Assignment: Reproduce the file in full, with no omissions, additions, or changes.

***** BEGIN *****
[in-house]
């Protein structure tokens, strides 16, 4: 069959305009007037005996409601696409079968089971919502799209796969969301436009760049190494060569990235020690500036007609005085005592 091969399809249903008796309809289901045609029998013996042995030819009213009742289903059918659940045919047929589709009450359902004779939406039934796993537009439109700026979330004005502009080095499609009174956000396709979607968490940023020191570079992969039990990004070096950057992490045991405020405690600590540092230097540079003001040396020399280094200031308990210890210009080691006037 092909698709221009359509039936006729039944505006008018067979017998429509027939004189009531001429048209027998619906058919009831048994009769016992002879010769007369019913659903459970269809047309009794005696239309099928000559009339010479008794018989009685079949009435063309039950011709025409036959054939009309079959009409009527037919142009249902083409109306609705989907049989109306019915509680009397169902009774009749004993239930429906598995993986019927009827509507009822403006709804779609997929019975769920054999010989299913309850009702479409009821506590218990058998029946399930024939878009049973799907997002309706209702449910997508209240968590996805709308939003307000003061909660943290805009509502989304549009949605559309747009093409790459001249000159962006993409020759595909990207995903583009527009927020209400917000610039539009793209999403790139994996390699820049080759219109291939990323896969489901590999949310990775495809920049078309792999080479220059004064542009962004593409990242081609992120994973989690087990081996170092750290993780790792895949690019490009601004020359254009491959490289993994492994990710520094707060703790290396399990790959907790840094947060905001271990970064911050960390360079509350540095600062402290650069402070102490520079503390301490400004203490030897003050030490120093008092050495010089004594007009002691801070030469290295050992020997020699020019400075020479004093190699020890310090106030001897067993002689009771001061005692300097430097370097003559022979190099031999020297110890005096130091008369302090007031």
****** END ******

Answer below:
[in-house]
């Protein structure tokens, strides 16, 4: 069959305009007037005996409601696409079968089971919502799209796969969301436009760049190494060569990235020690500036007609005085005592 091969399809249903008796309809289901045609029998013996042995030819009213009742289903059918659940045919047929589709009450359902004779939406039934796993537009439109700026979330004005502009080095499609009174956000396709979607968490940023020191570079992969039990990004070096950057992490045991405020405690600590540092230097540079003001040396020399280094200031308990210890210009080691006037 092909698709221009359509039936006729039944505006008018067979017998429509027939004189009531001429048209027998619906058919009831048994009769016992002879010769007369019913659903459970269809047309009794005696239309099928000559009339010479008794018989009685079949009435063309039950011709025409036959054939009309079959009409009527037919142009249902083409109306609705989907049989109306019915509680009397169902009774009749004993239930429906598995993986019927009827509507009822403006709804779609997929019975769920054999010989299913309850009702479409009821506590218990058998029946399930024939878009049973799907997002309706209702449910997508209240968590996805709308939003307000003061909660943290805009509502989304549009949605559309747009093409790459001249000159962006993409020759595909990207995903583009527009927020209400917000610039539009793209999403790139994996390699820049080759219109291939990323896969489901590999949310990775495809920049078309792999080479220059004064542009962004593409990242081609992120994973989690087990081996170092750290993780790792895949690019490009601004020359254009491959490289993994492994990710520094707060703790290396399990790959907790840094947060905001271990970064911050960390360079509350540095600062402290650069402070102490520079503390301490400004203490030897003050030490120093008092050495010089004594007009002691801070030469290295050992020997020699020019400075020479004093190699020890310090106030001897067993002689009771001061005692300097430097370097003559022979190099031999020297110890005096130091008369302090007031």